Lectrosonics D4 System

Q I was recently hired to provide location sound for a new reality television pilot. I have a sound-cart-based system I’ve successfully used on features for years, but this will be my initiation into reality television. The producer has made it clear that she needs four-channel audio feeds to each camera to save the labor of syncing external sources in post, although they want me to also include backup digital recording, which I can provide with my Sound Devices 788T. What recommendations do you have for wireless hops to two cameras?
Edward S.
Via email

A As the popularity of the reality television genre has continued to grow and prosper, sound mixing for reality television has evolved into a very distinct set of requirements. While the needs of different projects can vary, reality sound mixing typically requires many channels of wireless microphones. It can be a full-time job just wiring up talent, adjusting antennae and lavalieres, and replacing batteries, much less mixing audio. Then you would typically need additional channels of wireless to output the signal of your mixer and/or recorder to multiple cameras. On top of all of these requirements, reality television often requires frequent location moves and working in very tight spaces, so a bag-based system is usually preferred over a sound-cart-based system.

One of the more interesting pieces of gear that I’ve recently seen used on reality television sets is the Lectrosonics D4 Digital Wireless System (www.lectrosonics.com). The D4 is a four-channel digital/analog wireless audio system and was created to address specific interface and workflow challenges that often come into play when working on reality sets. Based upon feedback from sound mixers I’ve interviewed, the D4 system accomplishes these goals admirably. The advantages of the D4 system include the following:

Digital/Analog Agnostic: One of the challenges today’s sound mixer faces is that we’re in the era of digital transition, but often have to integrate analog devices with a digital workflow. Today’s sound mixers often need to integrate analog wireless microphone systems with digital recorders, digital/analog hybrid wireless sys-tems with analog mixers, analog mixer outputs with cameras, and digital recorders with both digital and analog inputs.

One of the most popular cameras used for reality programming is Panasonic’s AJ-HDX900, a tape-based HD camera that features four analog audio inputs. Conversely, the Sony HDW-790 also is quite popular on reality sets, but it features four AES/EBU digital audio inputs. The D4 system neatly skirts these issues because it features four channels of digital or analog inputs and four channels of digital or analog outputs. This means that you can input or output just about any type of signal—analog or digital—that you’ll need to transmit to the cameras.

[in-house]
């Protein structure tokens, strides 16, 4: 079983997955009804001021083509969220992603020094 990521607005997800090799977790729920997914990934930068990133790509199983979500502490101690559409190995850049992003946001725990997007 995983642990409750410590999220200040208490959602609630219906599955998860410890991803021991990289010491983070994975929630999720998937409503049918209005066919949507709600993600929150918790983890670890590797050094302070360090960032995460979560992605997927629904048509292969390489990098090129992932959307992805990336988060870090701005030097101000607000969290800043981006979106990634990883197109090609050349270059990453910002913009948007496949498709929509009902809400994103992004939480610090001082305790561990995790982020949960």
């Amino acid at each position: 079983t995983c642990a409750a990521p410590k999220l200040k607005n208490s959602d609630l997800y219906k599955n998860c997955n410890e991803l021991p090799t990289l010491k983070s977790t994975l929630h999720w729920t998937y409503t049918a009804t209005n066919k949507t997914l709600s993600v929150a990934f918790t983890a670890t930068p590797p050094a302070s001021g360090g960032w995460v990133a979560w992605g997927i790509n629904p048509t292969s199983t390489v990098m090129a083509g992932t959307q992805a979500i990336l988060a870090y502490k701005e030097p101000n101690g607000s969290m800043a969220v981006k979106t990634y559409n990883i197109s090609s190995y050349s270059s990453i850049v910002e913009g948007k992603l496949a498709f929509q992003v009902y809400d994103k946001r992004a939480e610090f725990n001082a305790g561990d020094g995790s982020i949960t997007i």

Mitigating Many Frequency-Spectrum Issues: Depending on where you work in the world, wireless spectrum availability and restrictions may or may not affect you. Frequency-spectrum allocation is primarily an issue for sound mixers working in the U.S. In the U.S., recent FCC rulings and the changeover to digital television over the past few years have reduced the amount of UHF frequency spectrum available to wireless microphone users. There has been continuing concern about the future of wireless-spectrum availabil-ity for wireless systems, since a large portion of the spectrum, known as “white space,” was recently given to various wireless device manufacturers.

The D4 cleverly bypasses these restrictions because it’s an all-digital system that uses the license-free ISM band between 902 and 928 MHz. Unlike the UHF band, this portion of the spectrum is only 26 MHz wide (as opposed to over 230 MHz for UHF). The FCC considers the ISM band to be license-free, but still puts restrictions in place on how much power transmitters can have and how much bandwidth they can occupy. So while you’ll still have to deal with spectrum issues with analog wireless microphone systems on your talent, using the D4 to run your sound from your mixer/recorder to the cameras should be relatively trouble-free. You should be aware, though, that wireless DMX systems for stage lighting also use the ISM spectrum, so when shooting at live events with more sophisticated lighting setups, test to make sure your D4 system and the DMX system don’t interfere with each other’s operation.